by Darrell Jobman, Editor-in-Chief


The dollar failed to hold stronger than 1.38 against the Euro on Tuesday and weakened to lows around 1.3845, very close to the record 1.3850 low seen in July. The US currency also weakened to a fresh 15-year low on a trade-weighted basis.

In comments on Monday, Fed Governor Mishkin, who is a voting member of the FOMC, stated that there were important downside risks to the economy. Fed Chairman Bernanke declined to make any comment on the economy or
interest rates on Tuesday. The fact that Bernanke did not aim to dampen increasing market expectations over an aggressive interest rate cut will continue to fuel speculation over a 0.50% cut in Fed funds rates next week. In response, Treasury bond yields also fell which tended to undermine the dollar, especially as rising global stock markets lessened defensive dollar demand.

The US trade deficit fell to US$59.2bn in July from an upwardly-revised US$59.4bn the previous month with a solid export performance, but the data failed to have a significant impact with markets focussed firmly on interest rate trends and growth prospects.

The ECB took a generally confident stance on economic prospects and also took a firm stance on policy. President Trichet stated that the bank is always being asked to
lower interest rates and repeated that medium-term inflation risks were biased to the upside. This firm stance will underpin the Euro initially, although the underlying risks should not be ignored.


The yen failed to strengthen through the 113.0 level against the dollar on Tuesday. The US currency also probed levels above 114.0 as Wall Street rallied and high-yield currencies secured renewed buying support.

The Japanese machinery orders data was much stronger than expected with a 17.0% monthly increase for July. The data is highly erratic on a monthly basis, but the strong increase will remove an important source of downside risk for the economy and yen as fears over capital spending trends triggered by the GDP data should ease.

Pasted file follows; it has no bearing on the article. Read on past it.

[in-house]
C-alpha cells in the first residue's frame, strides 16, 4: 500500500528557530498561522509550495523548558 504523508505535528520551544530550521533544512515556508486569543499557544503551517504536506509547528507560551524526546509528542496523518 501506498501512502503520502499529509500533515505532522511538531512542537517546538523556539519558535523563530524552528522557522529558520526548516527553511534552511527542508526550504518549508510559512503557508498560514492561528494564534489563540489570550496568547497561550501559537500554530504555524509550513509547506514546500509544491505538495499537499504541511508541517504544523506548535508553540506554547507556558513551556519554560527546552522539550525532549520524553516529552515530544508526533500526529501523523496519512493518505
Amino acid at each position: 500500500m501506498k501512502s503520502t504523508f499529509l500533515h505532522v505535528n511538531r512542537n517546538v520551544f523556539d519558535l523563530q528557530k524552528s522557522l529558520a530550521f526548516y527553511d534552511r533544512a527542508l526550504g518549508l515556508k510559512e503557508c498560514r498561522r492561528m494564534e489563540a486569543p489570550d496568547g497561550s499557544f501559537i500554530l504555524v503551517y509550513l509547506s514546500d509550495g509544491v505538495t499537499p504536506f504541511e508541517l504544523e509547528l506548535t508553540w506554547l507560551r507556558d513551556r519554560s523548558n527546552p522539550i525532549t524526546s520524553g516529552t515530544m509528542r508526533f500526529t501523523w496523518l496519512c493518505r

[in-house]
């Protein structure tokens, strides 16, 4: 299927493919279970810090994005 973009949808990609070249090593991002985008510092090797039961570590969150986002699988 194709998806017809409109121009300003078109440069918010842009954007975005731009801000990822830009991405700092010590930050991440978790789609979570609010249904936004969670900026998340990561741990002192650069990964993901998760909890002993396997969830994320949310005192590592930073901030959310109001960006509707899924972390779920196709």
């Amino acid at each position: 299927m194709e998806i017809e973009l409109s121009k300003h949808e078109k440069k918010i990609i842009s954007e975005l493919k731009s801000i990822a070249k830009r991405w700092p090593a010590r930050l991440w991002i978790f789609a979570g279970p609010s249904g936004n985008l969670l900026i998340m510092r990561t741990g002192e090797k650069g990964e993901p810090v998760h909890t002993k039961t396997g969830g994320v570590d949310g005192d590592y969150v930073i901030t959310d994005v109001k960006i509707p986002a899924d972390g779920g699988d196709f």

There will be further capital outflows from Japanese investment trusts which will tend to offset potential capital inflows triggered by fears over the global economy. The rise in Chinese inflation to the highest level since 1996 will reinforce pressure for a further increase in Chinese interest rates which will provide some background yen support.


Sterling remained under pressure against the Euro on Tuesday, testing levels beyond the 0.68 level, but the UK currency recovered from lows below 2.0250 against the dollar to trade back above 2.03.

mortgage lender Victoria Mortgages has filed for administration, illustrating that the sub-prime difficulties and rising market rates are having a negative impact on the UK mortgage sector. The immediate currency impact has still been limited, but the medium-term risk profile surrounding the property sector and currency remains very high.

The visible global trade deficit widened to GBP7.1bn in July from an upwardly-revised GBP6.5bn in June. Although the data remains erratic, the deterioration will increase concerns over UK competitiveness. The admission of a GBP300mn error in the previous figure will not improve market confidence in the data’s accuracy and this will limit its near-term impact.

Swiss franc

The Swiss currency failed to hold levels beyond 1.1850 against the dollar and weakened to 1.1885 in US trade as the Swiss currency came under pressure against the Euro. The franc was undermined by gains on Wall Street which triggered some renewed demand for high-yield currencies.

Movements in global stock markets will continue to have an important impact and, despite near-term global stock market gains, the underlying
credit-related stresses will need to be monitored closely as there is a risk of substantial franc buying pressure.

With meetings held quarterly, the National Bank will be reluctant to defer a further monetary tightening unless there is clear evidence that a further rate increase will not be required.

Australian dollar

The Australian dollar resisted a further test of support below 0.82 against the US currency on Tuesday and rallied to levels around 0.8285 in local trading. A firm business survey provided some support to the currency, although the impact was limited with global market conditions still dominant. There were no further major negative developments and commodity-related currencies have gained ground on higher prices.

Caution will prevail in the short term and there will still be a reluctance to extend high-yield positions even though increased confidence pushed the Australian dollar above 0.83 in US trading.